I’ve become friends with my French teacher from last month (I’ve now moved up to the next class), and am greatly enjoying the whole socialising-in-French thing.
I can’t quite explain why I love French so much. I always have. At school, the French teachers liked me because I really, really, really wanted to learn. My third form French teacher found out that I was crazy about The X Files, and bless him, faithfully taped each week’s dubbed episode for me from a French TV channel, so I could combine my two passions – The X Files and French! He cut out articles about the show from French magazines, and engaged me in conversation about it as much as he could, just to encourage me to practice speaking. He was great.
By the time I was in Sixth Form, I could speak French fairly well, and was one of a small handful of students who chose the language as an A-level subject. It was intensive, and hard work, but unlike with my other two subjects, it never felt like work to me. I simply loved it, that was all. I enjoyed writing essays in French about French novels. I loved chatting to the language assistants. I even delighted in studying the grammar. I read French novels and plays for pleasure. My teacher pushed me harder and harder, seeing my passion for the language – he gave me extra, more challenging work to do, and I did it cheerfully. (Yes, I was that student!)
So anyway, I suppose I’d forgotten the delight I took in speaking French, over the years of not speaking it or hearing it at all. Being suddenly plunged into 2-hour classes several times a week, as well as real conversation in social settings at the weekend, has brought it all back. And the fact that I’m in Korea, speaking French, tickles me for some reason! I’m nowhere near as confident or as good as I was when I was 18, but the regular practice has brought my listening skills back up to speed, and I’m sure the ability to speak (without every other word being “uhhh…”, I mean) will follow eventually. I may even be able to pronounce words containing the letter ‘r’ without sounding like I’m choking on a hairball, one day.
Anyway, on Friday Lucy and I went for dinner at a Korean BBQ place, which was a huge mistake given that the last thing I need on a hot summer’s evening is a bucket of white-hot charcoal on the table. Sweating profusely and frantically fanning yourself, when it takes every inch of your concentration to follow someone chattering in French in a very full, very noisy Korean restaurant is not easy, let me tell you. But only in Korea, then again, have I experienced girls wandering in from the street with baskets full of little ice packs, cheerfully distributing them (free) to everyone in the restaurant who looks too hot, and then leaving without a word! You had to punch the plastic package a few times until something popped, and suddenly it became freezing cold to touch. All around the restaurant, people were frantically punching away, and then sighing in relief as they put the ice packs to their foreheads. Just one of those little moments I love!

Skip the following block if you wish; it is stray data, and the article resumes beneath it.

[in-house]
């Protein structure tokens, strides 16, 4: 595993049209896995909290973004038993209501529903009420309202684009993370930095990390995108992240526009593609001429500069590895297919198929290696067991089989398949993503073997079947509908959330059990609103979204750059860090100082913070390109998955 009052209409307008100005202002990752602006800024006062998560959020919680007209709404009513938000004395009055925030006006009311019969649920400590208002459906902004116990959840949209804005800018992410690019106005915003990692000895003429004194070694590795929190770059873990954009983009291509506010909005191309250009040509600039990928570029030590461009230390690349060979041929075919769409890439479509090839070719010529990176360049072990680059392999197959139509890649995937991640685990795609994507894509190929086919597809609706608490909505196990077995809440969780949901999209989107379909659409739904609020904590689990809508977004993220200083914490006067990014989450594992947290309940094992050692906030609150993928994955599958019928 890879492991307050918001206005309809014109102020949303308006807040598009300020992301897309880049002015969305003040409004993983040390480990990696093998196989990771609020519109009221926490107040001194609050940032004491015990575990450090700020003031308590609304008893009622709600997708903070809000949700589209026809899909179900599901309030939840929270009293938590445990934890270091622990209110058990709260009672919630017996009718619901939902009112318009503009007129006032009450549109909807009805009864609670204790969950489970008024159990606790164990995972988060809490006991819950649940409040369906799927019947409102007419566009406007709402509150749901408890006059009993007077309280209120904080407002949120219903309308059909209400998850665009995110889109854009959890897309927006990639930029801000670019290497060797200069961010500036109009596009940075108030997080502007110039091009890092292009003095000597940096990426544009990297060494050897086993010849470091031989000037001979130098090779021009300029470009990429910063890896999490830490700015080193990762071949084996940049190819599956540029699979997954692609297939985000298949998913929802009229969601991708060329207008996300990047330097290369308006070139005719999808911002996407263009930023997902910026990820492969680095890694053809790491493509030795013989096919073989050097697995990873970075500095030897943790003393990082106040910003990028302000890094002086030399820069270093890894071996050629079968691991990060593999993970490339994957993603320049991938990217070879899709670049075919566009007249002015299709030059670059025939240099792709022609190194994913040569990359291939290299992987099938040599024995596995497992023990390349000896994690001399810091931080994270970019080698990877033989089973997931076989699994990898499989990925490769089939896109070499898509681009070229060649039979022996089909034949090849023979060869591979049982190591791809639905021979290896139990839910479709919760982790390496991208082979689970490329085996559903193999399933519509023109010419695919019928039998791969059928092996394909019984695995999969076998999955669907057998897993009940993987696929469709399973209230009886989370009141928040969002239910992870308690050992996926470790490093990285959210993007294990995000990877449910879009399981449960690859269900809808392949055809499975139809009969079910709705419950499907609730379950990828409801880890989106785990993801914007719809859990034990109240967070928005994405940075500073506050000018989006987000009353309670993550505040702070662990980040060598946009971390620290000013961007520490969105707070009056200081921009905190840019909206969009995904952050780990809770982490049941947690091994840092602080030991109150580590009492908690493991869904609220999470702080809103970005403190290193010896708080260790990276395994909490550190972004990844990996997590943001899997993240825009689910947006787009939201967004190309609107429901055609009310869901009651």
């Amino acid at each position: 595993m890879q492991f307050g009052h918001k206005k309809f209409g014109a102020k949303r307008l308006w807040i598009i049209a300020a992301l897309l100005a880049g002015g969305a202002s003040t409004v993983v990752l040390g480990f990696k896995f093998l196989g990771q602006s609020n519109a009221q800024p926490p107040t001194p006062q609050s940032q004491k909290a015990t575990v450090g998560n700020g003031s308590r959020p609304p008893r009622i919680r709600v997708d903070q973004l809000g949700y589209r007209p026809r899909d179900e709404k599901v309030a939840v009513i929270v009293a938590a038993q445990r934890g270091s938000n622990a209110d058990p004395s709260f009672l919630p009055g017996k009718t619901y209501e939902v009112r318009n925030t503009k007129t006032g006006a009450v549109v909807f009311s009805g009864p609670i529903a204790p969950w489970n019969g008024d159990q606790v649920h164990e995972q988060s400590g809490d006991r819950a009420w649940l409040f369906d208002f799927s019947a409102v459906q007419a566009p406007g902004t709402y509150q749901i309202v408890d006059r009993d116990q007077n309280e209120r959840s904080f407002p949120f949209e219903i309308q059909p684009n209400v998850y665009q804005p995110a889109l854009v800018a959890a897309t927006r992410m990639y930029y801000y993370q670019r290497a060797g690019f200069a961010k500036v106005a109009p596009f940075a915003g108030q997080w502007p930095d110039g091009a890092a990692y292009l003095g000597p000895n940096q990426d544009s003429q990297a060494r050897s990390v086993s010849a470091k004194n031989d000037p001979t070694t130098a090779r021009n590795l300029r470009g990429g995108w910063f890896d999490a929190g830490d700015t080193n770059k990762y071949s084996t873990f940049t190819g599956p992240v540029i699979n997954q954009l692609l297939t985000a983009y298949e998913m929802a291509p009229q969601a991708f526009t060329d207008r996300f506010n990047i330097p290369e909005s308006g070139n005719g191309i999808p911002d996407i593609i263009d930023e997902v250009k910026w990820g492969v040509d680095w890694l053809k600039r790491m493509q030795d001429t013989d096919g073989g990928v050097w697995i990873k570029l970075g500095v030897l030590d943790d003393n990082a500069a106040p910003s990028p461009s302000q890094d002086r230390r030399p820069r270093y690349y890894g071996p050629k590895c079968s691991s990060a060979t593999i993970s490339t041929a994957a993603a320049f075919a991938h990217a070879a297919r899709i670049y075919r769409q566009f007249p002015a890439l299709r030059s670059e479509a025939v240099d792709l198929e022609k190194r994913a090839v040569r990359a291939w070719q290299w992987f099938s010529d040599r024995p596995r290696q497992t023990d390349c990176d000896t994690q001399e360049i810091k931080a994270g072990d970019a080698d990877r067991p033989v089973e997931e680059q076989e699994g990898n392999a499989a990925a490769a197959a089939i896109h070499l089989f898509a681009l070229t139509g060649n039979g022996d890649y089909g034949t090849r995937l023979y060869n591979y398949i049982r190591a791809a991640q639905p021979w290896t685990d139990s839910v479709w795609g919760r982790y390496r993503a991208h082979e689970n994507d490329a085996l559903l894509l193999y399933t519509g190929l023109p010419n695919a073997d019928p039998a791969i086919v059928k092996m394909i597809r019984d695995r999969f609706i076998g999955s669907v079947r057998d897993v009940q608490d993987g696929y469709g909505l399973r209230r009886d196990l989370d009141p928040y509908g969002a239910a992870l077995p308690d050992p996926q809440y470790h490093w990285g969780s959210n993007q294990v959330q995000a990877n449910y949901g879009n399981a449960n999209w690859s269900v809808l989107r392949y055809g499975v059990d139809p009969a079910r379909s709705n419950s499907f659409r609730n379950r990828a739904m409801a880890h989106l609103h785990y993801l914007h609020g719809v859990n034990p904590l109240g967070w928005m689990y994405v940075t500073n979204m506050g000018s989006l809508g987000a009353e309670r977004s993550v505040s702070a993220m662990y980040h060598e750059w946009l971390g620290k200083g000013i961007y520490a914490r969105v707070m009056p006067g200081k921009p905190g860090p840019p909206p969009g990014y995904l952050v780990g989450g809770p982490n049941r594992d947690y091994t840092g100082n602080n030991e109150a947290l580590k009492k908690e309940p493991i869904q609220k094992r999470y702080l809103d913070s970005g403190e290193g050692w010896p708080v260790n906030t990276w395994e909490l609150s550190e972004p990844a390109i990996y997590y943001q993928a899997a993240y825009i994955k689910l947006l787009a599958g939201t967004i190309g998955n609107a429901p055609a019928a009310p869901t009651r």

We ended up in the Mojito Bar (not really its name, but it’s the only place in Daejeon that knows how to make my favourite drink properly), drinking cocktails with folk I’d never met before – and switching to English for their benefit, to my aching brain’s relief. The barmaid gave me a “take-away mojito” when it was suddenly decided that we were going back to Lucy’s apartment. I have never in my life heard of anyone getting a take-away mojito, but I must say I’m a fan of the concept. You will never feel classier than when you are skipping merrily through the streets at one in the morning sipping rum through a neon pink straw from a plastic cup, let me tell you!
We encountered Lucy’s neighbour, “Ken”, on the way in, and he got swept along with us. Ken (his ‘English name’, not his real name) is a Korean English teacher who – I soon discovered – cannot speak English. This is a fairly common phenomenon, worryingly enough. But anyway, he seemed a pleasant sort of fella and was also able to miraculously produce a box of hot fried chicken seemingly from nowhere as soon as someone mentioned being peckish.
Vodka was consumed. Conversations were going on in a language that wasn’t quite English, or French, or Korean. And then all of a sudden, for no apparent reason, there was a violin and a book of Irish fiddle music.
And you know (for finally, I reach my point), no matter what your reasons for learning a foreign language may be, you just never see a possible result being this: you, sitting in the apartment of people you met less than 2 months ago as if they are old friends, teaching the words of Danny Boy to a Korean English teacher who can’t speak English, while the violinist plays along as if she is in fact an Irish girl in a local bar in Dublin somewhere, and not a French girl in an obscure little city in South Korea.
C’est la vie. Well – mine, anyway. :)